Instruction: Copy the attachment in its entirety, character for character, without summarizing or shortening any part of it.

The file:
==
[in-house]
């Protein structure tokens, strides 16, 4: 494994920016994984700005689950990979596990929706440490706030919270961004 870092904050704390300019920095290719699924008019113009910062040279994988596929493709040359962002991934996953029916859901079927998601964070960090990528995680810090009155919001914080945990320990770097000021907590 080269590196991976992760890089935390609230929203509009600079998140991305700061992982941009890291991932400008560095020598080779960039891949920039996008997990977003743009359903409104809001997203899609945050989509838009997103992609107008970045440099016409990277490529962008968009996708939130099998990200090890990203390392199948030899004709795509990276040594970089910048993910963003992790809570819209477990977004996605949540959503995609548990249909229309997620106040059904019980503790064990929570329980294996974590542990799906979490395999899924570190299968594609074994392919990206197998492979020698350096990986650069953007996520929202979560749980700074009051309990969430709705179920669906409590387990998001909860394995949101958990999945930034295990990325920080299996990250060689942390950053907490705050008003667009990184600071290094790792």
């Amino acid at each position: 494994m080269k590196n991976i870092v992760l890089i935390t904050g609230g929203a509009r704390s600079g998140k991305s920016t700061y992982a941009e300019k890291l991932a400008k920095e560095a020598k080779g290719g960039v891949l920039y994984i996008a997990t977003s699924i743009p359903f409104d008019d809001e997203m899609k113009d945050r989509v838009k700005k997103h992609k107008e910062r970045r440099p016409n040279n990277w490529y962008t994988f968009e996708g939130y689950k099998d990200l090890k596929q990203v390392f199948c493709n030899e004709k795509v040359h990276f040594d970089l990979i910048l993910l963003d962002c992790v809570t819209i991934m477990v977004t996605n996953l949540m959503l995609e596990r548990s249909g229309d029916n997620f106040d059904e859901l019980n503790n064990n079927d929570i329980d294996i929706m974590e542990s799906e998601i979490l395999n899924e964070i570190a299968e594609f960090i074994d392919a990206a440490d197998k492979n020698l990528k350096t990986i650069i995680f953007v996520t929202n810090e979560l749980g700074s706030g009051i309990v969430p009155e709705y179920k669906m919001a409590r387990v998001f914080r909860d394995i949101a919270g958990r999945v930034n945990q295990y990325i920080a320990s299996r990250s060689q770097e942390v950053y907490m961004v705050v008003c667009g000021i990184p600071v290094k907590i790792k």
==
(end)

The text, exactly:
[in-house]
């Protein structure tokens, strides 16, 4: 494994920016994984700005689950990979596990929706440490706030919270961004 870092904050704390300019920095290719699924008019113009910062040279994988596929493709040359962002991934996953029916859901079927998601964070960090990528995680810090009155919001914080945990320990770097000021907590 080269590196991976992760890089935390609230929203509009600079998140991305700061992982941009890291991932400008560095020598080779960039891949920039996008997990977003743009359903409104809001997203899609945050989509838009997103992609107008970045440099016409990277490529962008968009996708939130099998990200090890990203390392199948030899004709795509990276040594970089910048993910963003992790809570819209477990977004996605949540959503995609548990249909229309997620106040059904019980503790064990929570329980294996974590542990799906979490395999899924570190299968594609074994392919990206197998492979020698350096990986650069953007996520929202979560749980700074009051309990969430709705179920669906409590387990998001909860394995949101958990999945930034295990990325920080299996990250060689942390950053907490705050008003667009990184600071290094790792």
């Amino acid at each position: 494994m080269k590196n991976i870092v992760l890089i935390t904050g609230g929203a509009r704390s600079g998140k991305s920016t700061y992982a941009e300019k890291l991932a400008k920095e560095a020598k080779g290719g960039v891949l920039y994984i996008a997990t977003s699924i743009p359903f409104d008019d809001e997203m899609k113009d945050r989509v838009k700005k997103h992609k107008e910062r970045r440099p016409n040279n990277w490529y962008t994988f968009e996708g939130y689950k099998d990200l090890k596929q990203v390392f199948c493709n030899e004709k795509v040359h990276f040594d970089l990979i910048l993910l963003d962002c992790v809570t819209i991934m477990v977004t996605n996953l949540m959503l995609e596990r548990s249909g229309d029916n997620f106040d059904e859901l019980n503790n064990n079927d929570i329980d294996i929706m974590e542990s799906e998601i979490l395999n899924e964070i570190a299968e594609f960090i074994d392919a990206a440490d197998k492979n020698l990528k350096t990986i650069i995680f953007v996520t929202n810090e979560l749980g700074s706030g009051i309990v969430p009155e709705y179920k669906m919001a409590r387990v998001f914080r909860d394995i949101a919270g958990r999945v930034n945990q295990y990325i920080a320990s299996r990250s060689q770097e942390v950053y907490m961004v705050v008003c667009g000021i990184p600071v290094k907590i790792k």